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Canada’s main stock index opened flat on Monday as a new week of trading looks to be shaped by a number of factors, including growth in Chinese exports, updates on two fronts of U.S. trade and ongoing expectations from investors of an interest rate cut.
Leading Canadian corporate news is Hudson’s Bay Co.'s executive chairman Richard Baker spearheading a group that is making a $9.45-a-share cash offer to take the retailer private. Toronto-based HBC, which owns its namesake and luxury chain Saks Fifth Avenue, also has a deal to sell the roughly half of its European operations that it still owns to its partner overseas for about $1.5-billion. The proposed transaction represents a premium of 48 per cent to HBC’s closing share price on Friday and a premium of 39 per cent to its 20-day average closing price, the company said in a statement on Monday. The stock opened up nearly 45 per cent on Monday.
At 9:36 a.m. ET, the Toronto Stock Exchange’s S&P/TSX Composite index was down 13.31 points, or 0.08 per cent, at 16,217.65. Seven of the index’s 11 major sectors were lower, led by a 1.2 per cent drop in the materials sector.
The Dow Jones Industrial Average rose 106.28 points, or 0.41 per cent, at the open to 26,090.22. The S&P 500 opened higher by 12.49 points, or 0.43 per cent, at 2,885.83. The Nasdaq Composite gained 56.77 points, or 0.73 per cent, to 7,798.87 at the opening bell.
China’s exports unexpectedly returned to growth in May despite higher U.S. tariffs, but imports fell the most in nearly three years in a further sign of weak domestic demand that could prompt Beijing to step up stimulus measures. Some analysts suspected Chinese exporters may have rushed out shipments to the United States to avoid new tariffs on US$300-billion of goods that President Donald Trump is threatening to impose.
But immediate tensions have mostly eased on the China front, and stocks are reacting positively in turn. U.S. Treasury Secretary Steve Mnuchin, in Japan for G20 meetings, signaled that a decision on higher tariffs for Chinese goods will come after President Donald Trump meets with China’s Xi Jinping later this month.
The dire U.S. tariffs on Mexico expected to take hold today were dropped Friday night when President Donald Trump took to Twitter to announce that they were “indefinitely suspended” after the two countries signed a deal on border security. “For now, markets are reacting with relief that the U.S. has not opened up yet another front to their trade war,” writes Joshua Mahony, Senior Market Analyst at IG, in a note. “However, this whole debacle also highlights the worrying fact that Trump sees tariffs as an appropriate tool to utilize in any situation where he feels the U.S. has been slighted in some way.”
Much of last week’s market activity was characterized by increasing expectations of a cut to U.S. interest rates. With trade tensions adding gloom to outlook and bond yields dropping, the Federal Reserve indicated that it would act as necessary to maintain stability. The stock market’s reaction to hopes of an interest rate cut was positive despite what it spells for economic outlook. Friday’s disappointing jobs report out of the U.S. added weight to concerns that could see the Fed take a rate cut seriously sooner rather than later.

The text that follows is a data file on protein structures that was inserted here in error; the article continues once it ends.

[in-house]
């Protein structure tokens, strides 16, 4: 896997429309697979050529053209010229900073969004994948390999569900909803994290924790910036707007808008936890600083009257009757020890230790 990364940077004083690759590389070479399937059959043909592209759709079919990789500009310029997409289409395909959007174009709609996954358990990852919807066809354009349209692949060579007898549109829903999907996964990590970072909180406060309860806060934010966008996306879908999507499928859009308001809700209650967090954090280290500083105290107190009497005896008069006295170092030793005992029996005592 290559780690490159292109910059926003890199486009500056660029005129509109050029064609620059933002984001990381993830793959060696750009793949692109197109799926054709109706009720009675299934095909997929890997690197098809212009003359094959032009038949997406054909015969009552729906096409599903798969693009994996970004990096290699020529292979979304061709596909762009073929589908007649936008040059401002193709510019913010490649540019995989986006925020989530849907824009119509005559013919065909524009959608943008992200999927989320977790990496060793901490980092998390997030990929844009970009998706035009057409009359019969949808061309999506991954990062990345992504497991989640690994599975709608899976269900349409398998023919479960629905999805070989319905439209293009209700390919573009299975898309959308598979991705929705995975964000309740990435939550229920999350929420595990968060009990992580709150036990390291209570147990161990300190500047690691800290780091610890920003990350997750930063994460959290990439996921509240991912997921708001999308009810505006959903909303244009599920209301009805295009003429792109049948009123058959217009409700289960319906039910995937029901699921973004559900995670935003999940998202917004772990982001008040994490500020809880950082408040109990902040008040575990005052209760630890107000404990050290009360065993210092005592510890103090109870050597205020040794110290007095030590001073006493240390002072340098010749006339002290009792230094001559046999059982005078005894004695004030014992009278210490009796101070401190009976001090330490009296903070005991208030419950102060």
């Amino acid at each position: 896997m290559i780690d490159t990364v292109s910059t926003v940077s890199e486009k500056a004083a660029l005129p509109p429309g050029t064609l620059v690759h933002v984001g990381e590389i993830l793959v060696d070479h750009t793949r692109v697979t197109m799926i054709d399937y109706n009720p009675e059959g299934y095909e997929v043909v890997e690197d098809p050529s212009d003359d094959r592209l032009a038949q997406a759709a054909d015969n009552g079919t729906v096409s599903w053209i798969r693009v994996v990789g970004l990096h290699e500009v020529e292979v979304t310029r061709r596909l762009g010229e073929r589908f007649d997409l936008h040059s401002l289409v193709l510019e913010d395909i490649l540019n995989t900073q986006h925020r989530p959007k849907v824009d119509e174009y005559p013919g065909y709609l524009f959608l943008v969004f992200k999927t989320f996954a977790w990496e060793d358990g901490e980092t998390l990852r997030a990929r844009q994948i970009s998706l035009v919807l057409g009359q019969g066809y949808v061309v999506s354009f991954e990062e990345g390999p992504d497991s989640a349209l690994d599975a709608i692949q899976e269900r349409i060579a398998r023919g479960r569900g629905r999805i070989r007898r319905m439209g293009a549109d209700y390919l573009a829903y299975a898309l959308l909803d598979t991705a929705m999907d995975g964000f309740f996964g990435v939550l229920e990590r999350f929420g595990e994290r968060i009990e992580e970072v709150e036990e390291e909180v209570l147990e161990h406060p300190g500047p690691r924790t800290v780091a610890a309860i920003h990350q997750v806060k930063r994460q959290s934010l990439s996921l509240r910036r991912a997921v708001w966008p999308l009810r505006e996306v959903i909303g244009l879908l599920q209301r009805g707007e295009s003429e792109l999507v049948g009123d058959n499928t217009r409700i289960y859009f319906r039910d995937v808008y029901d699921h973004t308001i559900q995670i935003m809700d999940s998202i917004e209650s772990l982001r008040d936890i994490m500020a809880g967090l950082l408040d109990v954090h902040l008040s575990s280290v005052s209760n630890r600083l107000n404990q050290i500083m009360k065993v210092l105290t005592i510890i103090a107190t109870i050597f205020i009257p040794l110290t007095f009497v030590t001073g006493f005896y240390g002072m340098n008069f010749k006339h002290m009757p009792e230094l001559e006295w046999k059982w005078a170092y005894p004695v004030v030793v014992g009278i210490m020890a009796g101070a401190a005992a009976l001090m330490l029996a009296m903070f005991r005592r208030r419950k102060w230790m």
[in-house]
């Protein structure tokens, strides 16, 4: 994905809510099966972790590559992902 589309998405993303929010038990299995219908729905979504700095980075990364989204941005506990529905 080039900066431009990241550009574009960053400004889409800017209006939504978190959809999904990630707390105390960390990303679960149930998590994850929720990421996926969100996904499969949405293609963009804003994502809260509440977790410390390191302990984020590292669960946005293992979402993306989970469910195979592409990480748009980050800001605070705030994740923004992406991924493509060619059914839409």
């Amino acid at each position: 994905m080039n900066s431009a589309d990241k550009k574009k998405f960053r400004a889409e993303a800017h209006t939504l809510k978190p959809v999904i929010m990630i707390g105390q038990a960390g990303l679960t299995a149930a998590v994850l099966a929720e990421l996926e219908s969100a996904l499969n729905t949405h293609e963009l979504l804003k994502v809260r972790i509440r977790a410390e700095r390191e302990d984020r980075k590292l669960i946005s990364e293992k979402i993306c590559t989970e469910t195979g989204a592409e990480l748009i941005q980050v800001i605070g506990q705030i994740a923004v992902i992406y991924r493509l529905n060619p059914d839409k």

Adding to the optimism on Wall Street is the agreed merger between United Technologies Corp. and U.S. defense contractor Raytheon. The two plan to create a new aerospace company worth more than US $120 billion, in what would be the industry’s biggest ever merger. The deal would reshape the competitive landscape by forming a conglomerate which spans commercial aviation and defense equipment. United Technologies provides primarily commercial plane makers with electronics, communications and other equipment, whereas Raytheon mainly supplies the U.S. government with military aircraft and missile equipment. The deal is expected to close in the first half of 2020, following the previously announced spin-off of United Technologies’ Carrier air conditioning and Otis elevator businesses. President Trump expressed concern this morning that the merger may take away competition. At last check Raytheon shares were up around 1 per cent and United Technologies were down over 1 per cent.
Across the pond, European stock markets are up today, with London’s FTSE nearing 0.6 per cent and Paris’ CAC above 0.3 per cent. This comes despite disappointing economic data out of the U.K., where the GDP estimate for April showed negative growth of 0.4 per cent, the worst monthly contraction since 2016. There is tumult in the U.K. with the future of Brexit unclear after Theresa May’s resignation as prime minister and with Euroskeptic Boris Johnson likely to become the country’s next leader. Some companies are already making their bets, and this economic news comes on the back of a recent decline in British manufacturing punctuated by automaker Ford closing its plant in Wales.
Asian markets are healthy and high today following positive signs of U.S. deescalation on two trade war fronts. Tokyo’s NIKKEI is up 1.2 per cent, Shanghai nearing 0.9 per cent, and South Korea’s HSI hovering above 2.25 per cent.
Monday signals the end of meetings for the G20 finance ministers and central bankers who met in Japan over the weekend. Talks centred on key risks associated with trade and geopolitics, as well as a pledge on taxes that will hit digital giants. In their communique, the group of ministers agree to compile common rules to close loopholes used by global tech giants to reduce their corporate taxes. Facebook, Google, Amazon and other large technology companies face criticism for reducing their tax bills by booking profits in low-tax countries regardless of the location of the end customer. Such practices are seen by many as unfair. The new rules would mean higher tax burdens for large multinational companies but would also make it harder for countries such as Ireland to attract foreign direct investment with the promise of ultra-low corporate tax rates.
Canadian companies posting earnings today include hot beverage retailer David’s Tea and mining company Eastmain Resources.